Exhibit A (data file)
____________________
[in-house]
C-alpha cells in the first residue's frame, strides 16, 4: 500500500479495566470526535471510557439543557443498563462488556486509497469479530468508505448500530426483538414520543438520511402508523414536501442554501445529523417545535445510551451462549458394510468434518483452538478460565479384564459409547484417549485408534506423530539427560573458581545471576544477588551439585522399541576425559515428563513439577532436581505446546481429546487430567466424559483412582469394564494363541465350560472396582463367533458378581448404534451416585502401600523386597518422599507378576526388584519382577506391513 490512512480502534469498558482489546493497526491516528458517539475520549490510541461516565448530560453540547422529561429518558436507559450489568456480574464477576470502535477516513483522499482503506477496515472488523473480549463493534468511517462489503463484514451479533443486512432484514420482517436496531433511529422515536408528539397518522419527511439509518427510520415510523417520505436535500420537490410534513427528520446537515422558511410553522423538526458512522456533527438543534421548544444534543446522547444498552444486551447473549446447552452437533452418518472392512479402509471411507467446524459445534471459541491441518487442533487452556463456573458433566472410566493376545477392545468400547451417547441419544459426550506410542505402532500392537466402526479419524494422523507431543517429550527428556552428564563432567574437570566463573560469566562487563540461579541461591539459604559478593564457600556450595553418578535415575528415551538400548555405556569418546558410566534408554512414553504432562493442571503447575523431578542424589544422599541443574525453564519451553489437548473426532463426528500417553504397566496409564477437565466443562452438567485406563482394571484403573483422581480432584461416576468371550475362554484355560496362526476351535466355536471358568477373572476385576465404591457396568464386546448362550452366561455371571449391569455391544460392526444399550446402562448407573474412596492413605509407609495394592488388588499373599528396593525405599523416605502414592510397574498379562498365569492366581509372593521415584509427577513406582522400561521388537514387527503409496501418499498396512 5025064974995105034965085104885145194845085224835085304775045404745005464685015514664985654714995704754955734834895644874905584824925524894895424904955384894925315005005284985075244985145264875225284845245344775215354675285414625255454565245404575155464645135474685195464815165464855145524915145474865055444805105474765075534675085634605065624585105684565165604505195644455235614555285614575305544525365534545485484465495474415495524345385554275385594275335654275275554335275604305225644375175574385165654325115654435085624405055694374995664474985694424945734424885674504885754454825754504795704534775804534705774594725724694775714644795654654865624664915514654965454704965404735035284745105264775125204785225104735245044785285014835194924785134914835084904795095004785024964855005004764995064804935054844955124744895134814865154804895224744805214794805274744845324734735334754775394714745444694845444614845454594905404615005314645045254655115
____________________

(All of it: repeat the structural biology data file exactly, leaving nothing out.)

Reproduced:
[in-house]
C-alpha cells in the first residue's frame, strides 16, 4: 500500500479495566470526535471510557439543557443498563462488556486509497469479530468508505448500530426483538414520543438520511402508523414536501442554501445529523417545535445510551451462549458394510468434518483452538478460565479384564459409547484417549485408534506423530539427560573458581545471576544477588551439585522399541576425559515428563513439577532436581505446546481429546487430567466424559483412582469394564494363541465350560472396582463367533458378581448404534451416585502401600523386597518422599507378576526388584519382577506391513 490512512480502534469498558482489546493497526491516528458517539475520549490510541461516565448530560453540547422529561429518558436507559450489568456480574464477576470502535477516513483522499482503506477496515472488523473480549463493534468511517462489503463484514451479533443486512432484514420482517436496531433511529422515536408528539397518522419527511439509518427510520415510523417520505436535500420537490410534513427528520446537515422558511410553522423538526458512522456533527438543534421548544444534543446522547444498552444486551447473549446447552452437533452418518472392512479402509471411507467446524459445534471459541491441518487442533487452556463456573458433566472410566493376545477392545468400547451417547441419544459426550506410542505402532500392537466402526479419524494422523507431543517429550527428556552428564563432567574437570566463573560469566562487563540461579541461591539459604559478593564457600556450595553418578535415575528415551538400548555405556569418546558410566534408554512414553504432562493442571503447575523431578542424589544422599541443574525453564519451553489437548473426532463426528500417553504397566496409564477437565466443562452438567485406563482394571484403573483422581480432584461416576468371550475362554484355560496362526476351535466355536471358568477373572476385576465404591457396568464386546448362550452366561455371571449391569455391544460392526444399550446402562448407573474412596492413605509407609495394592488388588499373599528396593525405599523416605502414592510397574498379562498365569492366581509372593521415584509427577513406582522400561521388537514387527503409496501418499498396512 5025064974995105034965085104885145194845085224835085304775045404745005464685015514664985654714995704754955734834895644874905584824925524894895424904955384894925315005005284985075244985145264875225284845245344775215354675285414625255454565245404575155464645135474685195464815165464855145524915145474865055444805105474765075534675085634605065624585105684565165604505195644455235614555285614575305544525365534545485484465495474415495524345385554275385594275335654275275554335275604305225644375175574385165654325115654435085624405055694374995664474985694424945734424885674504885754454825754504795704534775804534705774594725724694775714644795654654865624664915514654965454704965404735035284745105264775125204785225104735245044785285014835194924785134914835084904795095004785024964855005004764995064804935054844955124744895134814865154804895224744805214794805274744845324734735334754775394714745444694845444614845454594905404615005314645045254655115